Art that forces us to reconsider what we think we know
By Sharon Mizota
Feb 04, 2017 | 7:00 AM
Taravat Talepasand draws on the visual conventions of Pop art, propaganda and pornography to create exceedingly unorthodox images of Iranian women for her exhibition at Zevitas Marcus.
One sculpture depicts a woman wearing a burka that covers everything except her breasts. This is provocative. That the breasts would make the Venus of Willendorf blush and are painted to look like targets is a direct contradiction of the modesty the burka is intended to preserve.
A series of graphite drawings depicts burka-clad women making lewd gestures or hiking up their robes to reveal sexy lingerie and high heels. Another depicts nude women in poses that look ripped from adult magazines. These are rendered in light brown hash oil: a condensation of sex and drugs.
Oversize glass pipes are arrayed on the floor on a strip of artificial turf, and decorative paintings of poppy plants float on graffiti-like abstract grounds. A painting of a torn and battered propaganda poster of Ayatollah Khomeini is rendered in acid-bright, Pop art colors.
These are not familiar images of Iran, complicated as they are by other stereotypes of women and drug culture. By mixing these disparate strands, Talepasand creates a cognitive short circuit, asking us to reconsider what we think we know. And in light of the U.S. restrictions on travel from Iran, the San Francisco artist’s work feels especially vital.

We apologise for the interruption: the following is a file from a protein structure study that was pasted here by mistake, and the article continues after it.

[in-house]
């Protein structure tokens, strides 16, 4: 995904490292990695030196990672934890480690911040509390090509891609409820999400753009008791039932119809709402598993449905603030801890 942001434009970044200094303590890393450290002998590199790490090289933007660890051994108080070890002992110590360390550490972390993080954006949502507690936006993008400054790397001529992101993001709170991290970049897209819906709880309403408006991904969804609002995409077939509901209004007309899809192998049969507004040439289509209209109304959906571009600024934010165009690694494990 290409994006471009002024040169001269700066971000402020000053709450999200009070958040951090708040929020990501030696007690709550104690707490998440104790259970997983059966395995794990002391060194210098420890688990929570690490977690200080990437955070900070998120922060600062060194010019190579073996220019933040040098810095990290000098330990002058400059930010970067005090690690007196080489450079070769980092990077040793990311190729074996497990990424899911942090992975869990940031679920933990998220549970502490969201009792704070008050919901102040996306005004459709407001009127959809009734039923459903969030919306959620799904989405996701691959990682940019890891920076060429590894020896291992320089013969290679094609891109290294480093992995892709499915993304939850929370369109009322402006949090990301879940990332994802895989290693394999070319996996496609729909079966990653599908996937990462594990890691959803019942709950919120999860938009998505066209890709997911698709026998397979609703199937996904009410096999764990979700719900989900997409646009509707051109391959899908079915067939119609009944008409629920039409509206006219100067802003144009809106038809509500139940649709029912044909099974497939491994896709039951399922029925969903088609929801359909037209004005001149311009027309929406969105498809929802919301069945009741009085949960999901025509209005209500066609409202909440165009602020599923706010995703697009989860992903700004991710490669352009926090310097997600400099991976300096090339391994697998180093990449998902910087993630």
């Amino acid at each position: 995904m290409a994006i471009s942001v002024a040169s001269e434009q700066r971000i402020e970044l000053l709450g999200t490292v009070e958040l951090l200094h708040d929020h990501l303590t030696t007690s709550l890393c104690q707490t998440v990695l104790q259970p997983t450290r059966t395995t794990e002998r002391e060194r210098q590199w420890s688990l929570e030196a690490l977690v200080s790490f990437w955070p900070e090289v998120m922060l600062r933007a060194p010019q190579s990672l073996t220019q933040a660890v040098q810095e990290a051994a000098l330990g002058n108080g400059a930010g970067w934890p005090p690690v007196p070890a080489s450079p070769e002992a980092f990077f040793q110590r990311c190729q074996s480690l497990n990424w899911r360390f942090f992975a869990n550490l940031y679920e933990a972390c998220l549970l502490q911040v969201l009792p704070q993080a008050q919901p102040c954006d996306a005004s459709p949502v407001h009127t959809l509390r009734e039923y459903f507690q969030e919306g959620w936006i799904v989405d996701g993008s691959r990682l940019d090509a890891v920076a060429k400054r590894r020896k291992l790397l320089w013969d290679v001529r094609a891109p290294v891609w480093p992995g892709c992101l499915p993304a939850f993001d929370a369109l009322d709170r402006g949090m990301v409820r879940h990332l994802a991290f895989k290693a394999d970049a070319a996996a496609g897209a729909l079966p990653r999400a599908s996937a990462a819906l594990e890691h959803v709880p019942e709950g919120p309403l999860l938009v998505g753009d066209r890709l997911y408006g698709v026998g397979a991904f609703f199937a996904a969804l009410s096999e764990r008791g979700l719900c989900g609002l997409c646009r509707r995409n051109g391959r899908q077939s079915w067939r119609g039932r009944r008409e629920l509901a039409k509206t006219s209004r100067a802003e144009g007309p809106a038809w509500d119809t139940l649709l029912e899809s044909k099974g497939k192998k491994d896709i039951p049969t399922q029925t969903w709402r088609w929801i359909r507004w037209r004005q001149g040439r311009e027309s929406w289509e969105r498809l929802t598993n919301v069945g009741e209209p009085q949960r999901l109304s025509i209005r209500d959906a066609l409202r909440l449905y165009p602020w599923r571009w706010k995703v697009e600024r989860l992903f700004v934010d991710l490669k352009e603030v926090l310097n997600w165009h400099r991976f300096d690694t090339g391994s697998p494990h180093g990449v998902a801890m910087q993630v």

It also, however, gestures in more enigmatic directions. “Reified” is a painting of two female faces emerging from a turquoise ground peppered with dashes of red paint. The women’s eyes are inexplicably covered with white rectangles. The image is mysterious but oddly compelling. Are the dashes a patterned headscarf? Or are they merely an abstract field? Perhaps the painting is a pivot point where the flatness of Western abstraction merges with the smooth surface of the hijab.
Zevitas Marcus, 2754 S. La Cienega Blvd., Los Angeles. Extgended through March 18; closed Sundays and Mondays. (424) 298-8088, www.zevitasmarcus.com